Top positive review
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Formulaic but stylish, it's actually pretty neat
on February 11, 2009
There's really nothing original about DHOOM. It's a slick-looking action thriller done up Bollywood style, and if you're prepared to go into this film with that Bollywood mindset, you won't be ambushed by the derivative plot, the sometimes broad humor, and the cheesiness, all these being standards of Indian cinema. Dhoom purloins moments from The Fast and the Furious (Widescreen Tricked Out Edition), Mission: Impossible (Special Collector's Edition) [HD DVD], Ocean's Eleven (Widescreen Edition), and even from The Matrix. And, because this is Bollywood, there's also a smattering of musical numbers. With all that said, I'm actually recommending DHOOM. Yep, it's hokey and certain scenes made me groan. But it won me over.
At 123 minutes, DHOOM is weird in that it's shorter than the average Bollywood offering. Even before I saw it, DHOOM had already garnered some good will from me by having as its lead star Abhishek Bachchan, one of my favorite dudes in Indian cinema. Also contributing to DHOOM's likeability is the undeniable eye candy provided by two lovely ladies, Esha Deol & Rimi Sen (oh, mama!). Lots of fabulous skin are shown by the sexy ladies, as they both find occasions to get wet, thanks to a timely garden hose and the weather. Meanwhile, Bachchan and Uday Chopra demonstrate good buddy chemistry. Then, too, there is John Abraham's cool, villainous turn, proving himself a worthy nemesis for the supposed supercop Jai Dixit (Bachchan). DHOOM does provide several big, stylish action sequences. The stunts aren't anything we haven't seen before in American action movies, but they're polished and neat to look at, particularly in the climactic 15 minutes or so, as we check out quite a display of excess in vehicular stunts and a somewhat blatant plagiarism of THE MATRIX f/x. I got a chuckle out of the sequences wherein Bachchan and Abraham would, every now and then, execute a gaudy, slo-mo martial arts move only to have it degenerate into a vicious but basic slapfest.
Plot breakdown and SPOILERS now: Laconic and super-dedicated Assistant Commissioner of Police Jai Dixit is tapped to nab a gang riding souped-up motorbikes and pulling off daring robberies, one of which was carried out right in front of the befuddled police. Jai Dixit, thinking outside the box, hits on the idea of setting a crook to catch a crook. He latches onto the breezy but underhanded Ali (Uday Chopra), who is a whiz on a motorbike. Ali, you see, fixes motorbike races and also sells stolen bikes. Dixit and Ali immediately don't like each other (maybe because Ali was hitting on Dixit's beautiful wife Sweety - yes, her name's Sweety!), but the two muddle thru and eventually get a scent of the audacious biker gang. A television interview by Dixit incenses the gang's calculating, steely-eyed (and often shirtless) leader, Kabir Bhai (John Abraham), who sends out a personal challenge to Dixit, taunting him and unveiling the location of the next crime. What then follows is a cat and mouse game between the two, as they try to one-up each other and the clearly defined roles of hunter and hunted begin to blur.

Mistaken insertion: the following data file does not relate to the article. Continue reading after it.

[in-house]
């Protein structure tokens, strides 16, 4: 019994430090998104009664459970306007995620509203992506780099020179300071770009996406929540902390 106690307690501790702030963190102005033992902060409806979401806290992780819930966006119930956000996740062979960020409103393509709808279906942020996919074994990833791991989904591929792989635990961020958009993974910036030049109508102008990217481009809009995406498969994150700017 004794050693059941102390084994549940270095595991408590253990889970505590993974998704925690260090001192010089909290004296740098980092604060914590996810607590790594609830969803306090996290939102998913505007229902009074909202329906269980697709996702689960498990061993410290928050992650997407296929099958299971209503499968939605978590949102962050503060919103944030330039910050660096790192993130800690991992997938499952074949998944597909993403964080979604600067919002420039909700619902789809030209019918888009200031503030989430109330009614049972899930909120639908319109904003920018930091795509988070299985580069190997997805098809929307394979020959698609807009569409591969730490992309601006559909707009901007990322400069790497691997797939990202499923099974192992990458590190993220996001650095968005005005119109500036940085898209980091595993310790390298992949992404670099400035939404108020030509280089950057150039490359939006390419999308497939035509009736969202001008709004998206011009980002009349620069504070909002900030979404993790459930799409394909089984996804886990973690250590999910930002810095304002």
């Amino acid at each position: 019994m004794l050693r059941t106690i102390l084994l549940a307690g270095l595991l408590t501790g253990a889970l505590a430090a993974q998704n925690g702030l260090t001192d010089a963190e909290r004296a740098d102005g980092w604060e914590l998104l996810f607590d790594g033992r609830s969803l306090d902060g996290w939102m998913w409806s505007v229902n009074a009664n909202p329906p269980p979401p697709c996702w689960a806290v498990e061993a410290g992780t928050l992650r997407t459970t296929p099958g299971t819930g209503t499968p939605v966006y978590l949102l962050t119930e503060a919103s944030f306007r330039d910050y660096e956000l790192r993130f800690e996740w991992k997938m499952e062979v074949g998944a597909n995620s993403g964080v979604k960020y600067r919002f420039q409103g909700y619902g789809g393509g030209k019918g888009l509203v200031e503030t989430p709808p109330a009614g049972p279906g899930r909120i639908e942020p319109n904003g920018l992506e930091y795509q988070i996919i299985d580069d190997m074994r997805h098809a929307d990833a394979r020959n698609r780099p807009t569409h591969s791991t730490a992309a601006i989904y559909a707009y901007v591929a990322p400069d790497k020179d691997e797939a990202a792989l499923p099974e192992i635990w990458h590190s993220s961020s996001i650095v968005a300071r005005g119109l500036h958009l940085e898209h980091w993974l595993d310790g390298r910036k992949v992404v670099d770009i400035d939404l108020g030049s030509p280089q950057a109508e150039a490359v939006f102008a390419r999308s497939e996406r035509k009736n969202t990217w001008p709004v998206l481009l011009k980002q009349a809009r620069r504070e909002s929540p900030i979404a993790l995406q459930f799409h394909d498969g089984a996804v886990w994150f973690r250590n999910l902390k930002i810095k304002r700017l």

The song numbers are pretty poppin'. "Dilbara" and the Latin-flavored "Salaame" were the ones I thought the catchiest. In fact, all the songs (even the first song "Shikdum," which I didn't initially care for) were tuneful. Highlights in the Special Features section include an alternate ending (involving a day in the life of Inspector Ali), sexy Tata Young's "Dhoom Dhoom" video, and a "Making Of" featurette (23 minutes long and mostly in English).
Having been a fan of Bollywood since '06, I'm not yet a connoisseur but I do think I've become more in tune with Indian cinema and its sensibilities. The main reason I first checked out this film a few years ago is that I learned Aishwarya Rai was slated to star in Dhoom 2 Back in Action. Aishwarya Rai happens to be the primary reason I got into Bollywood, and, frankly, the girl is so beautiful she makes the two lovely girls in here look like spat-out prunes. Anyway, as cheesy and goofy as DHOOM sometimes gets, I'm glad I saw it. It does go all out in trying to be entertaining. So give it a chance before you start nitpicking it to bits. I rate DHOOM 3.5 out of 5 stars because I believe the positives outweigh the negatives. Enough people apparently agree. Else, why the sequel, right?